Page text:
Because of You!

December Bone Marrow Registry Report

2021 Bone Marrow Registry S
ummary

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A Vacation from Cancer

Enjoying their vacation from cancer

Countless families are living under the horrific tension of dealing with the life-threatening disease that we don’t even like to mention. The occasional relief of tension does wonders for their psyche and revives the spirit enabling it to partner with the body in its battle for life. To provide emotional relief from the tension of cancer, periodic retreats are scheduled where the whole family can re-bond in a convivial, upbeat atmosphere.

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Because of You!

Your monthly stem cell transplant report:

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Disability = A Life of Nothing?

My legs are disabled but my mind is not!

Sometimes you see me on the street, waiting at the bus stop on my motorized wheelchair. Your looks are especially pitying when the bus pulls up at the stop and the driver comes out to open the ramp so that I can get on the bus.

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Lonely No More

Holocaust survivor siblings meet after almost 2 years

Aharon Shmueli, a holocaust survivor, is part of a large family but he was lonely.  Confined to his wheelchair and further restricted by covid isolation, he and his eight siblings had not seen each other for two years. When asked by Ezer Mizion to choose a ‘wish’, it took only seconds for his decision: a family get-together. Would Ezer Mizion be able to make it happen? To bring nine elderly siblings, many with mobility problems, together? Aharon’s excitement could not be contained. “Any update?” he would ask whenever he saw the Ezer Mizion staff member. His every daydream was what he wanted to tell them, the eight people in the world with whom he shared a special relationship. As children, they lived through the horrific experience of their escape from Tolousse, France, the terror of hiding out in a farm managed by their father, scared that any moment may be their last. Together they shared the rebuilding of their lives. Marriage. Children. And now old age.  As Sara, one of the sisters, put it, “When we get together, we become children again…connected…strengthened…whole.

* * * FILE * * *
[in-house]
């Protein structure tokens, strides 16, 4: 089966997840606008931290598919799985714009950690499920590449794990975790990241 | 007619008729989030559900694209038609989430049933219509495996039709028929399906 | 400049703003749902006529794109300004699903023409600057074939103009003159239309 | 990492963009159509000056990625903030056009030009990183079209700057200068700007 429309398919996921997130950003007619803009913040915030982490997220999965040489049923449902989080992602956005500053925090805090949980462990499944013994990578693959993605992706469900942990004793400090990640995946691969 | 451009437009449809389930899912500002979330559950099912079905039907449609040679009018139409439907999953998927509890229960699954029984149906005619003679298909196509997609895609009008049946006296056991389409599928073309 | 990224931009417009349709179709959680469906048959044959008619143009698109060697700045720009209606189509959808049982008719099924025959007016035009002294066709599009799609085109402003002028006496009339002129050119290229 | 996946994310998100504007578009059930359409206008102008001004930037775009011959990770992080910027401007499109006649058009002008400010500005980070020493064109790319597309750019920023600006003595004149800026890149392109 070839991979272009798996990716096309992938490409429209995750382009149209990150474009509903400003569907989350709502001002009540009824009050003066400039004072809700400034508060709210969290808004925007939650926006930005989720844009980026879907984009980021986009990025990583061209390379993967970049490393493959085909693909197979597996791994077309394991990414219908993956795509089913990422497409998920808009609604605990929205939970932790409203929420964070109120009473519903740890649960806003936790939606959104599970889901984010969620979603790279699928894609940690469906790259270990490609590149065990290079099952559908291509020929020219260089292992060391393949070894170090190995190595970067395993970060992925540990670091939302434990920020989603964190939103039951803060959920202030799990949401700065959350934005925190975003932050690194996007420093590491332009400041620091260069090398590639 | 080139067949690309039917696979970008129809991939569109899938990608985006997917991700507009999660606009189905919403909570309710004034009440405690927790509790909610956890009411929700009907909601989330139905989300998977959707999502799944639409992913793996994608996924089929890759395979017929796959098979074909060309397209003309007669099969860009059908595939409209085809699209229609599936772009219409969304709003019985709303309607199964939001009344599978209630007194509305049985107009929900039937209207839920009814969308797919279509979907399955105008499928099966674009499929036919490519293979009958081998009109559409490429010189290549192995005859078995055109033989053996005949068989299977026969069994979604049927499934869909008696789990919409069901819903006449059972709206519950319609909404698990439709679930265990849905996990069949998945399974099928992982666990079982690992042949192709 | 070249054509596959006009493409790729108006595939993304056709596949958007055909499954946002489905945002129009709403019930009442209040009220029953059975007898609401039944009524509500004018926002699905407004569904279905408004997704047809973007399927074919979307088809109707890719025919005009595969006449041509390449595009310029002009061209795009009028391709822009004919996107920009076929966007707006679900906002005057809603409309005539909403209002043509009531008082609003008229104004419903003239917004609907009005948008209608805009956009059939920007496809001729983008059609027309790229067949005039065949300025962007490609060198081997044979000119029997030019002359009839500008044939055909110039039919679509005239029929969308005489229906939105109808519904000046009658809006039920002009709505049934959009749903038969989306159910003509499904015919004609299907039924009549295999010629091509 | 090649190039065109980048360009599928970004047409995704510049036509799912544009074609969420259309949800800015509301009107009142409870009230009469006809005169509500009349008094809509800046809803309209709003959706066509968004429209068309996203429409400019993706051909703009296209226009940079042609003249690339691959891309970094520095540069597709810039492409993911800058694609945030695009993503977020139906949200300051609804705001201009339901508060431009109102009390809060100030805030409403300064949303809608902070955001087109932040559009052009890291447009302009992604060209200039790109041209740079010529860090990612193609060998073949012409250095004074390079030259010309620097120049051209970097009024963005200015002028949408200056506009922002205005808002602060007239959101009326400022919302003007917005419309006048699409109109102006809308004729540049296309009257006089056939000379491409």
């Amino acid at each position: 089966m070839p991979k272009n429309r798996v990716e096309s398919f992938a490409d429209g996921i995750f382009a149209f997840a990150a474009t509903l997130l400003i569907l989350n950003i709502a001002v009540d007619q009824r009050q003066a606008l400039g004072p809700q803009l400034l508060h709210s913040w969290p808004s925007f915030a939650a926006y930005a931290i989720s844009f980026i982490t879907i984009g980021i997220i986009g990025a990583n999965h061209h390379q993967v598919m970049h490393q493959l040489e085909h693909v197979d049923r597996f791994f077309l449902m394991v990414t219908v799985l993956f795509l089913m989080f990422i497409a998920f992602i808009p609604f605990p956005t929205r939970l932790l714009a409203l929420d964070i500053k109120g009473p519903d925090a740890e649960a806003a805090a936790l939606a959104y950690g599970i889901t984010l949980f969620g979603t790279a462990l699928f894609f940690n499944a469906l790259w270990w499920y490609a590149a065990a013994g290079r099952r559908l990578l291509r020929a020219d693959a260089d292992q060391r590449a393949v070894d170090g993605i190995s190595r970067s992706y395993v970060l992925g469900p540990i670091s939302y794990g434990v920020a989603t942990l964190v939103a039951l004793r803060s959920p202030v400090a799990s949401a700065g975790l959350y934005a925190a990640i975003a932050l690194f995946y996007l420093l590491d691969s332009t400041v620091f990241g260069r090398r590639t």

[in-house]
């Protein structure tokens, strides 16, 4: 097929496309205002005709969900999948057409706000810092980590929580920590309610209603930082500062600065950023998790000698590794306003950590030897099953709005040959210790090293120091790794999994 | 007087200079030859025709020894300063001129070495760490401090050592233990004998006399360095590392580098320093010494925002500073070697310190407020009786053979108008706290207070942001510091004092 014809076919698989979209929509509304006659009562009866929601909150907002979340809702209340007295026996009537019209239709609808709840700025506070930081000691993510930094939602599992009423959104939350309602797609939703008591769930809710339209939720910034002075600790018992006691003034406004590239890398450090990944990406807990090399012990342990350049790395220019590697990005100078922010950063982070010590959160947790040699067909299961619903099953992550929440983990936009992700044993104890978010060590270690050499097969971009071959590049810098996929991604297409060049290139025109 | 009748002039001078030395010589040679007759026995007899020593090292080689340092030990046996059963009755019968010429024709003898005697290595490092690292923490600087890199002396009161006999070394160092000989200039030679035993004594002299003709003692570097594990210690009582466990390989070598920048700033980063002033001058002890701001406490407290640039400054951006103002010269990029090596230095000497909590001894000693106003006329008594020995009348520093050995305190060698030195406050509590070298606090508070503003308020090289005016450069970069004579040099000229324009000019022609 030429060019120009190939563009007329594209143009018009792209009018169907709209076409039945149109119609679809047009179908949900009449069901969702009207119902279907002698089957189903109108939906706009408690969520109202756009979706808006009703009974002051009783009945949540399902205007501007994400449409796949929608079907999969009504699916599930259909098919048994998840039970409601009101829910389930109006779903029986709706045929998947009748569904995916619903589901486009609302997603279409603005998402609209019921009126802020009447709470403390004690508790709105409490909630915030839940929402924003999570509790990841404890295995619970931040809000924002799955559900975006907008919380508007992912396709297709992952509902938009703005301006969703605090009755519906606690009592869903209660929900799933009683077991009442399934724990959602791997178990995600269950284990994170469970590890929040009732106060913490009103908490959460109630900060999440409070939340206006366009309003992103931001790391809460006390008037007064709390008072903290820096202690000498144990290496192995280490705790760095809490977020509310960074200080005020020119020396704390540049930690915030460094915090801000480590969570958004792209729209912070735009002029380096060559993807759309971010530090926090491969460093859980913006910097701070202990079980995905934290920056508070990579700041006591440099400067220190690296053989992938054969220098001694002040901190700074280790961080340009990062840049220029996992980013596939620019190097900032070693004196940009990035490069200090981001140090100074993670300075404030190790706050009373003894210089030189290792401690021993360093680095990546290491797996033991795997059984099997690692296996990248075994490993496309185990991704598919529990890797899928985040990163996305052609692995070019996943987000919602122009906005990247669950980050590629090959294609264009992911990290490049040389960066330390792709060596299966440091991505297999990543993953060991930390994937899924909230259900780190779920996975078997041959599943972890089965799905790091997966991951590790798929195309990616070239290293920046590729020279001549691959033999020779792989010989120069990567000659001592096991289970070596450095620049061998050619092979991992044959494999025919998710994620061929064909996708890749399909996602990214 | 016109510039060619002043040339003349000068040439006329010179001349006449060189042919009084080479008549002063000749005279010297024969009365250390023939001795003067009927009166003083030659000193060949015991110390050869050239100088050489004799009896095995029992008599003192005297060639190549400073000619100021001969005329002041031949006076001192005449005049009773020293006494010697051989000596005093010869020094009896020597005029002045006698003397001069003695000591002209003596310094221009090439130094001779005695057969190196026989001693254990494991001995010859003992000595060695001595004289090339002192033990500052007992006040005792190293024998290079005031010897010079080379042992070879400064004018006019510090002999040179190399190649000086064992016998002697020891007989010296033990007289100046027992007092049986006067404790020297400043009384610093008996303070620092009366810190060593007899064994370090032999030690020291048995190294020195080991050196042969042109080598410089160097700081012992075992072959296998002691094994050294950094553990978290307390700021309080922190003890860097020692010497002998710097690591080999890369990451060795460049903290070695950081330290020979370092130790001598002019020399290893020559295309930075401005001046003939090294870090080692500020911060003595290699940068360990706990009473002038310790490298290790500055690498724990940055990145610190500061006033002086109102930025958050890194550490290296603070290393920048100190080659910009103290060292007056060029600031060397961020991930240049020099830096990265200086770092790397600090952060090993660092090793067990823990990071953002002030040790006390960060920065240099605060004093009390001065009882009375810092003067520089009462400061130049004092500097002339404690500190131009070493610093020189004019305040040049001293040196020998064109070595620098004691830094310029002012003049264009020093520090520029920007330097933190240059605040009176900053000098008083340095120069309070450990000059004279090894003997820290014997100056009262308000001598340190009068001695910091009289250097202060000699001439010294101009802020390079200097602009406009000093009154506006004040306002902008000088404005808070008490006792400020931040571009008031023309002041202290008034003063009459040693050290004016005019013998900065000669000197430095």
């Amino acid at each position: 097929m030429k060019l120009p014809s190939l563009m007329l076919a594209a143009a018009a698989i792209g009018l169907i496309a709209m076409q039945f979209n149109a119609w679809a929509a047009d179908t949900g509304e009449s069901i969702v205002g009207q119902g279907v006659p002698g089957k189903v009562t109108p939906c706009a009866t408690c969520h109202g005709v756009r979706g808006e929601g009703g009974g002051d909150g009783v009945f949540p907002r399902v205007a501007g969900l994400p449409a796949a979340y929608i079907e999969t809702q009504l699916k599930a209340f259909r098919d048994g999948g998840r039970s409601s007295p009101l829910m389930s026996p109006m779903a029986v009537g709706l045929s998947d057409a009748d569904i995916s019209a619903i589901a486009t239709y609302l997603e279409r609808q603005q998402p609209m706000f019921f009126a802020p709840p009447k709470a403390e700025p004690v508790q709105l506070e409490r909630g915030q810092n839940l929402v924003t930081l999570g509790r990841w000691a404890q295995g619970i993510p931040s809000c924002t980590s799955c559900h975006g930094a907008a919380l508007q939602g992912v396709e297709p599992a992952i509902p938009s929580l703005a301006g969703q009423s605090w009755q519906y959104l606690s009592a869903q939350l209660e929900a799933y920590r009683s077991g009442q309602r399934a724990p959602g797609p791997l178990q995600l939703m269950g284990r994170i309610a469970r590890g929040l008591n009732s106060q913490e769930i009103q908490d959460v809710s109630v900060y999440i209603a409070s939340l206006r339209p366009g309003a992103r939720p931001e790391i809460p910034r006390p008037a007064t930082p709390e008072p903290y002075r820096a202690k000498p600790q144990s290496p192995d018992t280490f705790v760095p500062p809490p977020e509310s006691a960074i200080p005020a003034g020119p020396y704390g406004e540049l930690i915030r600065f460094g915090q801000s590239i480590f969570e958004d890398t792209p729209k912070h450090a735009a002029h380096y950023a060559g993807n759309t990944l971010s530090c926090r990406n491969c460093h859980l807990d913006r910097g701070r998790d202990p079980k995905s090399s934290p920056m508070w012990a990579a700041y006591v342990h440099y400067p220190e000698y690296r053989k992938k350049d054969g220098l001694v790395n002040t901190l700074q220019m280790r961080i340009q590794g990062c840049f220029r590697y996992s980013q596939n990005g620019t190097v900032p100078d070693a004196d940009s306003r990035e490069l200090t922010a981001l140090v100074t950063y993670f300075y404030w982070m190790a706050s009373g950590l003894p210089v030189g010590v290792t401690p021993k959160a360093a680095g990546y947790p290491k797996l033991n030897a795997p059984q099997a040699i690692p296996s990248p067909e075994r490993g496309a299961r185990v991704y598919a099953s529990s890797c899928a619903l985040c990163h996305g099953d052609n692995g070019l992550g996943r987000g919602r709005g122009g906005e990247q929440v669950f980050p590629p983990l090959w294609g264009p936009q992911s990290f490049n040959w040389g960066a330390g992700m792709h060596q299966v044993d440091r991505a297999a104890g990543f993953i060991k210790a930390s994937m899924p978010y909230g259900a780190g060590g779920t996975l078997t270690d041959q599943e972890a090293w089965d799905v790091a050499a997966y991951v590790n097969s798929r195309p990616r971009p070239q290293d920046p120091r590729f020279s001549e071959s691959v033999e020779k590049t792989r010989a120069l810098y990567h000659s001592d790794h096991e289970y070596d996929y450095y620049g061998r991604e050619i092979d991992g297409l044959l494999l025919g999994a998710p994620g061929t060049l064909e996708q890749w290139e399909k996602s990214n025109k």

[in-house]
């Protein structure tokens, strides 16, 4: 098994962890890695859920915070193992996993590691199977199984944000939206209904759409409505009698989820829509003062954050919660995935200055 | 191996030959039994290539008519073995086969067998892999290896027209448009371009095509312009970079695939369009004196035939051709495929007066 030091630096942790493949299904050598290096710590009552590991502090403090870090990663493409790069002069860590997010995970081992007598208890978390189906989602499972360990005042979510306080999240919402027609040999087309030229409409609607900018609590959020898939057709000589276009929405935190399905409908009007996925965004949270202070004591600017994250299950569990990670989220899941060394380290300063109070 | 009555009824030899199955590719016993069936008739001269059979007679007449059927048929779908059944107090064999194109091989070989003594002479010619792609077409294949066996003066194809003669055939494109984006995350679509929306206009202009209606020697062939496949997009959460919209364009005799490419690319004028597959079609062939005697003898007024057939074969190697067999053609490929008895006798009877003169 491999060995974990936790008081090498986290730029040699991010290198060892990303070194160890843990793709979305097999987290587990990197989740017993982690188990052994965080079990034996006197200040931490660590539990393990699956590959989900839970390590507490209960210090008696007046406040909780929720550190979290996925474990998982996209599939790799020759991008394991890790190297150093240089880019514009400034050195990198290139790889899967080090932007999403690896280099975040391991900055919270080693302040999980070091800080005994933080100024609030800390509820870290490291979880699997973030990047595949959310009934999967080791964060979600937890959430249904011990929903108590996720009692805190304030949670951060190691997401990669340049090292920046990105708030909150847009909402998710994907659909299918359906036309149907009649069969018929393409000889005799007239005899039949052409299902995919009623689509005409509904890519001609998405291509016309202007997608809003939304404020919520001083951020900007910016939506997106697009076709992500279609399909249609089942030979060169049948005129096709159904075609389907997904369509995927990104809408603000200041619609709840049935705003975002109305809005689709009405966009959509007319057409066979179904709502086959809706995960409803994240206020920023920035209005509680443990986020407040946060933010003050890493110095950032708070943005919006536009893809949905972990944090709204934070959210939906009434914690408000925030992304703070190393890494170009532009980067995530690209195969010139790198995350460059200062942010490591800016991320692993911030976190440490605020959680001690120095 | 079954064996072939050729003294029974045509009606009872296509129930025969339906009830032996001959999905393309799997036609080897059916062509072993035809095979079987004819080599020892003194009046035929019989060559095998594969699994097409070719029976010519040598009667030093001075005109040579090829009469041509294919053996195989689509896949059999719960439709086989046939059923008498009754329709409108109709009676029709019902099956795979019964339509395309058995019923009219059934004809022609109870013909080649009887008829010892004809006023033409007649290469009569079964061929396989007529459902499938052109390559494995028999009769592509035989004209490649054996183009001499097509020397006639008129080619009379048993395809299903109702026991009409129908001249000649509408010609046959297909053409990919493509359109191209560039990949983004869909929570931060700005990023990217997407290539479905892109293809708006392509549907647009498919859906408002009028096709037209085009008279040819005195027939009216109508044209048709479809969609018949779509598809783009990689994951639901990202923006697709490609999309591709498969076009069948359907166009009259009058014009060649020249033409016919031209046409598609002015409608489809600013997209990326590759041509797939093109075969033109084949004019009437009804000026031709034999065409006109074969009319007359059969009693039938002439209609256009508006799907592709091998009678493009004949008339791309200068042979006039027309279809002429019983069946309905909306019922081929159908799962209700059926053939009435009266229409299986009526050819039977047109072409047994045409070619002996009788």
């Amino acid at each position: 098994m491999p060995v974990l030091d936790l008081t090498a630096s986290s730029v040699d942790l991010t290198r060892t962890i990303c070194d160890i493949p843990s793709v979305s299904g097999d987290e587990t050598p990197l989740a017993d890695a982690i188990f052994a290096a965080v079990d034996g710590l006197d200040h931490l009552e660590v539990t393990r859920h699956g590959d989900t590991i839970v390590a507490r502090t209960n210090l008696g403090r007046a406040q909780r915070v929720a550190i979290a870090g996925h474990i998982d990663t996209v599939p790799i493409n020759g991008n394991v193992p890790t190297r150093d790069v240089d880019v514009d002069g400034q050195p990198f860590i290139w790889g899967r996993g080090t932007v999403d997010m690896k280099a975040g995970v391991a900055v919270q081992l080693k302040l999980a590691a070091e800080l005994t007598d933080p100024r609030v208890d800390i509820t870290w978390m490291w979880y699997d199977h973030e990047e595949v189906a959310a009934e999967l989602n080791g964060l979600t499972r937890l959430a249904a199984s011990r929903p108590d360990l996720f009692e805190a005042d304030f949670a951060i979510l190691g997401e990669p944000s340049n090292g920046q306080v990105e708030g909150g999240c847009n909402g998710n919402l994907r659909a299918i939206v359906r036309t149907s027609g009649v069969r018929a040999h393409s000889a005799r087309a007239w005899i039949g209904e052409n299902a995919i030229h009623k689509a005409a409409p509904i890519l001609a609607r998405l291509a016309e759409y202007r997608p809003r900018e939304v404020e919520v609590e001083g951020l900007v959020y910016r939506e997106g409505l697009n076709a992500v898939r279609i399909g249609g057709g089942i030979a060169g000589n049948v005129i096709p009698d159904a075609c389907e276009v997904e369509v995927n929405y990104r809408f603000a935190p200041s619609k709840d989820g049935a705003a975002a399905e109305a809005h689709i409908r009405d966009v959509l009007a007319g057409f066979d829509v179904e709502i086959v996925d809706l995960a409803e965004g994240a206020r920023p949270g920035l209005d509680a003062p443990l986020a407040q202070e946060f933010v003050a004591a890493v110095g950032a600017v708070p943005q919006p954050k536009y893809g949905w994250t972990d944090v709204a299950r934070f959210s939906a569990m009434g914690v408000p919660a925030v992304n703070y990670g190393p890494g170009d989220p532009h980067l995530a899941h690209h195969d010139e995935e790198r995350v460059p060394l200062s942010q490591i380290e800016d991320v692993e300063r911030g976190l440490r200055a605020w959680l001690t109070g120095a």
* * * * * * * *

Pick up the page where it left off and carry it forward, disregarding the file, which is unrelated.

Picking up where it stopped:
The senior citizen residence that was Aharon’s home became the venue and four fully-equipped Ezer Mizion ambulances were set aside to provide transportation for the Shmueli family members who were not able to travel alone. And suddenly there they were. With hugs and kisses. With shouts of joy. Once again sitting around a table together. Laughter and tears. Two years of experiences to share as only brothers and sisters can.

Azaryah Shmueli commented that “for almost two years, we didn’t get together, all of the siblings. In the past, we used to meet at least three times a year. It was really difficult to organize the meeting. Some of the siblings are disabled, some live out of town.”

At the end of their dream-like day, Aharon expressed his feelings with deep emotion.   “Thank you for making my wish a reality.”

Wheelchair-bound, mobility challenged … but together at last

Naomi Mizrachi, director of Ezer Mizion’s “Fulfill a Wish”: “It is a great merit for us to make dreams come true for elderly holocaust survivors. Even when the wish is challenging, we do everything in our power to carry it all out in the best possible way. So far, over a year and a half we’ve been privileged to make about 780 wishes come true. The wishes were as varied as the people making them for one it was a trip to the ocean, for another, it was a shopping trip at the mall. And a third wanted to get together with an old friend whose address she didn’t know. Many wished to visit the kosel(Western Wall). Or daven (pray) once again in the shul (synagogue) of their youth. Tremendous efforts are involved in working out the logistics in a manner that is safe for these precious survivors. (Yes, we found the address of the friend.) But the happiness on the faces of these holocaust heroes is well worth it. ”

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To Really See. To Really Care.

It’s a talent. An innate ability found in only a few. The ability to notice. To really see. To understand what someone else needs. Only a few have it but the few can give it over to the many.

Rabbi Chananya Chollak